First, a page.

The Ukrainian people have made tremendous sacrifices over the past two years, including more than a hundred killed during the Maidan revolution in 2014 and nearly 10,000 killed fending off Vladimir Putin’s invading forces in eastern Ukraine. They have endured disappointment with their own leaders and frustration with the West, which, Ukrainians believe, has fallen short in providing the support their country needs.
Twice in the past 12 years, Ukrainians formed massive protests against corruption and authoritarianism. The first time was in 2004 against efforts by then Prime Minister Viktor Yanukovych to steal the presidential election. The second time came in 2013–14 over then-President Yanukovych’s massive corruption and reversal under Russian pressure to sign agreements with the European Union. No other country in the world can match what the Ukrainian people have done in the past dozen years.
The people of Ukraine deserve full Western support. Accordingly, Western leaders need to reassure them that sanctions against the Putin regime will remain in place as long as Russian continues to violate Ukraine’s sovereignty and territorial integrity. The United States and European Union also need to adopt a tough-love approach with Ukrainian leaders to make clear that failure to deal with corruption will come at a price.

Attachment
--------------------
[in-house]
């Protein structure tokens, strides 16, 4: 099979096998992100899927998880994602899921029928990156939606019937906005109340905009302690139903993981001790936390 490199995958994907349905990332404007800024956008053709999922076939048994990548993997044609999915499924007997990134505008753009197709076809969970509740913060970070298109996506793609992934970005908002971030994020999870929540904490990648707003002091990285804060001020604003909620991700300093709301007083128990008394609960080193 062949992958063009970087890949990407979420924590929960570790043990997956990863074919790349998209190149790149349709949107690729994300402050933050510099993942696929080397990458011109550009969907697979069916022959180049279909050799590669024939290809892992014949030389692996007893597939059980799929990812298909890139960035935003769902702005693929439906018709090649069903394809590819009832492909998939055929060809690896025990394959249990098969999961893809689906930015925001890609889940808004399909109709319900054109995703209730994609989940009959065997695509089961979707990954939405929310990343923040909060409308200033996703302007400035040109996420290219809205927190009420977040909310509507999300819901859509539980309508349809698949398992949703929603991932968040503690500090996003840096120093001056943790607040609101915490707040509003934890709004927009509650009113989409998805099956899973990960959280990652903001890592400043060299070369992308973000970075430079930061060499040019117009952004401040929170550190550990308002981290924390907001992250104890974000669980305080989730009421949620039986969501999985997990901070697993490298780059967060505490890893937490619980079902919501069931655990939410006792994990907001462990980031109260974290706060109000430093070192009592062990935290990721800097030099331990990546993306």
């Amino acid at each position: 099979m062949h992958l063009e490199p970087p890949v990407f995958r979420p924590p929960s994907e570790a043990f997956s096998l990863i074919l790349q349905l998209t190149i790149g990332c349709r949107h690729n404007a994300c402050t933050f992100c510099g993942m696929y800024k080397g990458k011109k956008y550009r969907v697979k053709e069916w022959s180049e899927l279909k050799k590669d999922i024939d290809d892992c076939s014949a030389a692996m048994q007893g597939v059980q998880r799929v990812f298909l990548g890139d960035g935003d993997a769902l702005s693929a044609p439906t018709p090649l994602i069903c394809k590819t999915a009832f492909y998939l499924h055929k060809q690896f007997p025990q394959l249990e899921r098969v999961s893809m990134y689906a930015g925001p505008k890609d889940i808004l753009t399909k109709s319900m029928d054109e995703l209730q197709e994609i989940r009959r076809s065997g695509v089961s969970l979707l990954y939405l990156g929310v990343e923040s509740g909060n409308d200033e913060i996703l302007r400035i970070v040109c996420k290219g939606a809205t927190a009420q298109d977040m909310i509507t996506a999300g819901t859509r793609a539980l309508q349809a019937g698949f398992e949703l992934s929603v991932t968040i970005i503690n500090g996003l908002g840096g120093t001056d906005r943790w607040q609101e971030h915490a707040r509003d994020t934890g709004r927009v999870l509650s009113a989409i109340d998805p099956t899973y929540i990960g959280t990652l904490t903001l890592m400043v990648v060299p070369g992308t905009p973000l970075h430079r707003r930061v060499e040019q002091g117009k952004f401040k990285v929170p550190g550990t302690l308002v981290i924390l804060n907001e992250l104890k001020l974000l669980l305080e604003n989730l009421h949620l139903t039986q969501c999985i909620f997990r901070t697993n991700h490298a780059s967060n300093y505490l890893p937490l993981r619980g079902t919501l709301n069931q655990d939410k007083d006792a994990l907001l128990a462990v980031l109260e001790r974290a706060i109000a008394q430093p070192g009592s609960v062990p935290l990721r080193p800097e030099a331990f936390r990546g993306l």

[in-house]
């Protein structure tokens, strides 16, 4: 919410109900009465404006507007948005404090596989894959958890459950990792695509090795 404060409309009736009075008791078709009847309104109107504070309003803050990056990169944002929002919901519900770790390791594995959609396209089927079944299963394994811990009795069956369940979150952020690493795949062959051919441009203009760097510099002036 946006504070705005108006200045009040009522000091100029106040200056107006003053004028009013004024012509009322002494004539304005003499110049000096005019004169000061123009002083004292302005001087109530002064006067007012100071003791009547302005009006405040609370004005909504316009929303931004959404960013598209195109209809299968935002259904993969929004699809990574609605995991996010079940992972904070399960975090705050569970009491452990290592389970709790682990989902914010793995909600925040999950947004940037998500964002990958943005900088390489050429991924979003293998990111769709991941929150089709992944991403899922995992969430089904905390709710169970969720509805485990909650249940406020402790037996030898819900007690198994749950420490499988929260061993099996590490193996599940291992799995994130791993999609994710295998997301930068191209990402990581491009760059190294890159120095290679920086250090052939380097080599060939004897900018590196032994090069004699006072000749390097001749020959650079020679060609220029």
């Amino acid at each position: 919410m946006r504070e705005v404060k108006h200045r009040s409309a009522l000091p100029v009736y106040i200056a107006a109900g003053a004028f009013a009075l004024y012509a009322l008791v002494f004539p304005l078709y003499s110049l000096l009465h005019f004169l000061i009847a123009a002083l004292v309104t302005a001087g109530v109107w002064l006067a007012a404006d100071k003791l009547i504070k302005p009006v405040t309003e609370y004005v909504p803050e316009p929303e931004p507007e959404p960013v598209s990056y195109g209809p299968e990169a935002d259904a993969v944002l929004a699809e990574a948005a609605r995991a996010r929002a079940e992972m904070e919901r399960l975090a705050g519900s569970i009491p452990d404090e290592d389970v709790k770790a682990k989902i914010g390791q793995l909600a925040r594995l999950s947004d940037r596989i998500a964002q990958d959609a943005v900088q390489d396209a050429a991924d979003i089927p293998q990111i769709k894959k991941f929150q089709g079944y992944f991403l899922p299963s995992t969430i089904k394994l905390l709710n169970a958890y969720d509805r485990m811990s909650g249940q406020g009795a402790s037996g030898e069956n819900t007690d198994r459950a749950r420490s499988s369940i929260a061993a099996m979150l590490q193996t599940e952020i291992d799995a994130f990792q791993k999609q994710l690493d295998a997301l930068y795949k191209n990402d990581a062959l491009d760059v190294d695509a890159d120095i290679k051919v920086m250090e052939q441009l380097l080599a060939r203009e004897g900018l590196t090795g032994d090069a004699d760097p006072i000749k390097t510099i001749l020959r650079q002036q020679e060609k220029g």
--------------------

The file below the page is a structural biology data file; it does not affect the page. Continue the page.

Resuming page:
Keep Sanctions but Bury Minsk
“Sanctions on Russia can and should only be lifted once Russia fully complies with its commitments under the Minsk [peace] agreement,” President Obama said during an April 24 news conference in Hannover, Germany. German Chancellor Angela Merkel echoed Obama’s call for unity between the European Union and the United States against Russia’s ongoing aggression in Ukraine. “We stand by the agreement of Minsk and put a lot of importance on its implementation as soon as possible,” she said. “We still have no stable ceasefire and we must advance on the political process, and we discussed in detail the next steps needed.”
U.S. and German leaders are right to stress the need for maintaining sanctions against the Putin regime, but they are wrong to hinge such a position on Russia’s compliance with the Minsk ceasefire deal, mediated by Germany and France more than a year ago between Russia, the aggressor, and Ukraine, the victim of Russian aggression.
That is because Minsk is a terribly flawed deal: It does not mention Crimea at all, which Russia illegally annexed in March 2014; it refers to “foreign” forces instead of “Russian” forces, which continue to invade Ukraine and engage in hostilities; and it unfairly imposes on Ukraine the need to pass special legislation and a constitutional amendment for elections in Donetsk and Luhansk, regions which Russian occupying forces currently control.